PALIN VS. JUDD: If Alaska's gray wolves only knew a former Miss Alaska runner-up (and failed VP candidate!) was fighting with the Golden Globe-nominated star of De-Lovely over them. Actually, now that I put it that way, they might not be impressed. But the tiff is still getting a lot of attention. It began with a commercial from a conservationist group featuring Ashley Judd calling out Gov. Sarah Palin for her aerial wolf-hunting tendencies; Palin then shot back (not from a helicopter), calling Defenders of Wildlife an "extreme fringe group" that "distorts the facts" for fundraising. It's worth noting, which Politico does, that Defenders of Wildlife has attacked Palin in the past for her wolf hunting, but the governor never responded until the group put Judd in an ad. I guess someone saw De-Lovely after all. (Sources: Los Angeles TimesPolitico)

EFFICIENCY PROFICIENCY: President Obama has been proactive today in pressing his case for economic relief via energy efficiency. First he wrote an op-ed in this morning's Washington Post urging support for the stimulus bill, in which he highlighted key aspects such as weatherization, alternative energy and building a "smart" electrical grid. (My favorite part of the column, though, is its editor's note at the end: "The writer is president of the United States." Ohhh, that Barack Obama.) Later in the day, Obama went to the Energy Department and demanded new rules by August that will make nine appliances more energy-efficient: ovens (including microwaves), lamps, drink vending machines, residential dishwashers, commercial boilers and commercial air conditioners. While the new standards could make the appliances more expensive to buy, the White House estimates they'll save consumers more than $500 billion in electric bills over the next 30 years. (Sources: Washington Post, MSNBC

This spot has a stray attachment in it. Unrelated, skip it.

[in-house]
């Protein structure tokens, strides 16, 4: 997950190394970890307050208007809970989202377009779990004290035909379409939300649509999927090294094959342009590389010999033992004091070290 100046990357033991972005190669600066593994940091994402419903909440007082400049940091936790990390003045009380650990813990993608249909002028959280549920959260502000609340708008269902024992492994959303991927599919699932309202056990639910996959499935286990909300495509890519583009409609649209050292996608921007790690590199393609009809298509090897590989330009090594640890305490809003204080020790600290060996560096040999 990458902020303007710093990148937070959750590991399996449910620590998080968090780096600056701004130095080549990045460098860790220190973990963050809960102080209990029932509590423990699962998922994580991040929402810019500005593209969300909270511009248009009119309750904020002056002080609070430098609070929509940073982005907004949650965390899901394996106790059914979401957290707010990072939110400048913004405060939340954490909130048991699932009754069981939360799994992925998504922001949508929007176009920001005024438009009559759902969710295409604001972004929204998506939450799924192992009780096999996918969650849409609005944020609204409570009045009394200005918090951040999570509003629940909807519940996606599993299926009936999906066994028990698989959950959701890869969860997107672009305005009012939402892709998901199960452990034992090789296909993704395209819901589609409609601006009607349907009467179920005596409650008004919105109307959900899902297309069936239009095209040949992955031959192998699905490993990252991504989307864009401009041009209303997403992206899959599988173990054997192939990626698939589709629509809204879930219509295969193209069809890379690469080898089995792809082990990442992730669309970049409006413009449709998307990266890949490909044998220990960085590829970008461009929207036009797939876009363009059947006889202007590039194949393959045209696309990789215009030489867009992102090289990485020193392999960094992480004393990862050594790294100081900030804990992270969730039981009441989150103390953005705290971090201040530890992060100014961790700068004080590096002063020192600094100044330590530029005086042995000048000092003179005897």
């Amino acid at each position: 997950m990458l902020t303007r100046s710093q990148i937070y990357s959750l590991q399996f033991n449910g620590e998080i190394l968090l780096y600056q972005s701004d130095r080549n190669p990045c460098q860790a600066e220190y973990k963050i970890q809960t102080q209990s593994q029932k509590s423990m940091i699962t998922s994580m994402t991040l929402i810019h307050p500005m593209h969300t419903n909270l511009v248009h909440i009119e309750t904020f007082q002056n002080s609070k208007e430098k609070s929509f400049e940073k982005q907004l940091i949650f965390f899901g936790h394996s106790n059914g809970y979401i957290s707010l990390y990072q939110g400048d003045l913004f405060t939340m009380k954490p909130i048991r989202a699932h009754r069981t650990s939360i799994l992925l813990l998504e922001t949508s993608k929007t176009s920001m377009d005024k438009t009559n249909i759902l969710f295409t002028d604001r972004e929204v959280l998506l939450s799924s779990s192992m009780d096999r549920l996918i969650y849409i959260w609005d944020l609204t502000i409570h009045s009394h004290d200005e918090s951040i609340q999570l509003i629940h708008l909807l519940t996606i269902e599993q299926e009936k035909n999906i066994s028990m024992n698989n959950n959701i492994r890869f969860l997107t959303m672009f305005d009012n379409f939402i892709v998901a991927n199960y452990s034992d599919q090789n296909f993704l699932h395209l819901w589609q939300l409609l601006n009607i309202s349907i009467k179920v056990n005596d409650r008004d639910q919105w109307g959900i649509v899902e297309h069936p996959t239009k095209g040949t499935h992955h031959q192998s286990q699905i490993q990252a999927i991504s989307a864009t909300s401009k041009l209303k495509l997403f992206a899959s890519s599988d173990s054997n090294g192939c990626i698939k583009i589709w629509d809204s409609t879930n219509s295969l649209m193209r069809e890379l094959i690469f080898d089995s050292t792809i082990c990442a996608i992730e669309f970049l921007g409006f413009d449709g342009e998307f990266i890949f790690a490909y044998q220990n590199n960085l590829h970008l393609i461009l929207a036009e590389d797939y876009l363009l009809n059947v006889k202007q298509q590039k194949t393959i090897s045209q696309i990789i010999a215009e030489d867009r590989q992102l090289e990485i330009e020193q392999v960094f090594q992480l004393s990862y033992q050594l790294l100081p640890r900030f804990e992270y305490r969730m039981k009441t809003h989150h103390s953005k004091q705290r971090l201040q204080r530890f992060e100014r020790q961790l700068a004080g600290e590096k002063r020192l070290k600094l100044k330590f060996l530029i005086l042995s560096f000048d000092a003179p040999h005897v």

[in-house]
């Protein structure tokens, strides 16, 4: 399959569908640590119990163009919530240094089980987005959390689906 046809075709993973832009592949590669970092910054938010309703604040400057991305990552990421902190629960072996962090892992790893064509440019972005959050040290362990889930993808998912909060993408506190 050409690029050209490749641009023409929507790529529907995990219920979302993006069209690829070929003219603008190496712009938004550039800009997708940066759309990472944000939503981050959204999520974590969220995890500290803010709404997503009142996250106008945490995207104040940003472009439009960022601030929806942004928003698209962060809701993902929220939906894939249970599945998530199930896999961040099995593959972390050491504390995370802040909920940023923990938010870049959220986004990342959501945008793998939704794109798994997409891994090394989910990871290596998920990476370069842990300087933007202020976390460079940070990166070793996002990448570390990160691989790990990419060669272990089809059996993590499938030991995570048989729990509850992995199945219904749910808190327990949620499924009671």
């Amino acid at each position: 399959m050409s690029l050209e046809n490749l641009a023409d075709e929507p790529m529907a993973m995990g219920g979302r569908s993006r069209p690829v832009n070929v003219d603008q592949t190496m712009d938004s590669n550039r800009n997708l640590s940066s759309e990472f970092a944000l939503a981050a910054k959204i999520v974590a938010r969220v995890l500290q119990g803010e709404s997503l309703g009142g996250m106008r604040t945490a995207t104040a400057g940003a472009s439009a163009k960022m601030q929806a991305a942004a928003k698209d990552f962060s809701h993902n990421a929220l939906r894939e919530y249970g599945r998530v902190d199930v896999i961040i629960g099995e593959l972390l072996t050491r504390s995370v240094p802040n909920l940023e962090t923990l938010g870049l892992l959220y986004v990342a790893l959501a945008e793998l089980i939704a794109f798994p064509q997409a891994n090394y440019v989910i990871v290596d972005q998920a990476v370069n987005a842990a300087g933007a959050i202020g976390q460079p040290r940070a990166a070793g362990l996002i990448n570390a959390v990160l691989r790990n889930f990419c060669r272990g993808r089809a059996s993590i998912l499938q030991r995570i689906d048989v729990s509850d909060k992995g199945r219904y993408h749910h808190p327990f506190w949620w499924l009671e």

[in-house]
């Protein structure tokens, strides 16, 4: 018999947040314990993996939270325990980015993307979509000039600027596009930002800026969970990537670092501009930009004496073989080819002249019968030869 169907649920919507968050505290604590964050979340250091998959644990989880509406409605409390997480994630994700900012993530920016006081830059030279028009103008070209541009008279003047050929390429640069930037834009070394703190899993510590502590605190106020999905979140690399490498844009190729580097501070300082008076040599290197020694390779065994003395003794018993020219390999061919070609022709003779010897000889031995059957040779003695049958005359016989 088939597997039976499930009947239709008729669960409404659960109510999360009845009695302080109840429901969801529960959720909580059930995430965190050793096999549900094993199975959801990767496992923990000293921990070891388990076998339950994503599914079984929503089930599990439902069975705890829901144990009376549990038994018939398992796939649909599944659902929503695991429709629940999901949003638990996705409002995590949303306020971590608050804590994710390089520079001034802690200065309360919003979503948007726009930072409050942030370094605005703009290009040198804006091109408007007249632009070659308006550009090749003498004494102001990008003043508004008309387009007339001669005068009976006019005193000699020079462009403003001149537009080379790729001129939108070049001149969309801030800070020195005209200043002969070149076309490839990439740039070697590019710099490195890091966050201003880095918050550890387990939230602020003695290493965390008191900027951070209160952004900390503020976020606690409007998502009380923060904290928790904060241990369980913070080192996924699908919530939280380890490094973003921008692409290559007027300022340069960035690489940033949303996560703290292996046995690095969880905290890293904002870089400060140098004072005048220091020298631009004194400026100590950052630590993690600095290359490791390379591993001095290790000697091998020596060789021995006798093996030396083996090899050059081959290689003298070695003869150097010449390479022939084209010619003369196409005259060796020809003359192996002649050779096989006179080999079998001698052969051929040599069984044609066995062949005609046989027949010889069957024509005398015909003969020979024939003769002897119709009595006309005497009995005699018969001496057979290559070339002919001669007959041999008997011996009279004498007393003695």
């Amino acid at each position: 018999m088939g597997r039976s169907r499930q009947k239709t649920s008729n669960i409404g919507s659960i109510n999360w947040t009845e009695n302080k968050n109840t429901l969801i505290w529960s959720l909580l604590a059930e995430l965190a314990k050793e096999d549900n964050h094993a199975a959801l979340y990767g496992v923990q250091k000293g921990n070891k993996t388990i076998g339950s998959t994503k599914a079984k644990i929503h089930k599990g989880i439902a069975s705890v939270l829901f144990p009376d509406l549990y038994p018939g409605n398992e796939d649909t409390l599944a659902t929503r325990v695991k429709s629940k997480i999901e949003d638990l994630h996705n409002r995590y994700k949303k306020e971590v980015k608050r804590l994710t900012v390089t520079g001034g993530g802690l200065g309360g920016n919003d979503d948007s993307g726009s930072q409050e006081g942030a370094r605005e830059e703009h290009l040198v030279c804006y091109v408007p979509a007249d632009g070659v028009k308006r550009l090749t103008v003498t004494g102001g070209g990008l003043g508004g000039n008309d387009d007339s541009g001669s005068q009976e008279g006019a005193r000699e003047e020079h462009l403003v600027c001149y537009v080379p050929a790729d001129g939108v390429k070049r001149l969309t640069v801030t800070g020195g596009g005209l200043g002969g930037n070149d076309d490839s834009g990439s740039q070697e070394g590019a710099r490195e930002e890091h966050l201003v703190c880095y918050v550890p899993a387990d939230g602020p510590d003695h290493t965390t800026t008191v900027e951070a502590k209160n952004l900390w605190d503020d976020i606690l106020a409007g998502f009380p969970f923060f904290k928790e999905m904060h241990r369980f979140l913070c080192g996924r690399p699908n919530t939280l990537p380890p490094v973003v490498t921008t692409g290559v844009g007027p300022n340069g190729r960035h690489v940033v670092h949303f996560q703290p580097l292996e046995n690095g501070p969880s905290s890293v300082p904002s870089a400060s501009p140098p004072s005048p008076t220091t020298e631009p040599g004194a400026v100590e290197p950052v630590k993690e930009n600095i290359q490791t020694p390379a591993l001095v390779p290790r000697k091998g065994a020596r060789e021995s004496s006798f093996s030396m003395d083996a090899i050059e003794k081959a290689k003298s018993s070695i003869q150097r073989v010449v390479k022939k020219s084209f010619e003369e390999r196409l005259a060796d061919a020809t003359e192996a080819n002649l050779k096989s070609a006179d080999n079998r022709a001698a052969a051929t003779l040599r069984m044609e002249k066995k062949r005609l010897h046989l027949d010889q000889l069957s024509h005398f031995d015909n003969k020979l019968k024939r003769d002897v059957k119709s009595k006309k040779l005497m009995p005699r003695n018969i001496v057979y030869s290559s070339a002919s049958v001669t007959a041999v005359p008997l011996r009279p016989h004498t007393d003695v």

LIKE A LEAD BALLOON: Manufacturers and retailers are walking the thin line this week of publicly asking Congress to delay a new regulation on toxins in toys and clothes while still striking a populist tone. A law passed last year requires products that may contain dangerous levels of lead to be pulled from the shelves, but doing so would be "[b]ankrupting small businesses," according to an ad taken out in The Hill newspaper Wednesday. Opponents of the law, which is scheduled to take effect Tuesday, say it's confusing and are asking for six more months. (Sources: LA Times, USA Today)

COMPOUND FRACTURE: Hydraulic fracturing, aka "fracking" (and aka "fracing," but that looks like it rhymes with "tracing") has literally opened up a vast new potential for oil and gas drilling in the hard, rocky American West. In places where conventional drilling would be cost-prohibitive, companies inject a pressurized mixture of water, sand and various secret chemicals into rock formations thousands of feet underground, widening existing cracks and letting gas rise through. But, as the CS Monitor reports, that clandestine cocktail — which may contain things like benzene and methane — doesn't just go away. Most returns to the surface, but up to 40 percent disappears into the earth, and residents of western Colorado who live near fracking operations have compelling evidence the toxic compounds are seeping into their water and homes. Incidentally, fracking is likely how the energy industry would get at natural gas on the Utah land parcels that were unleased Wednesday. (Sources: ProPublica, Christian Science Monitor)

Russell McLendon

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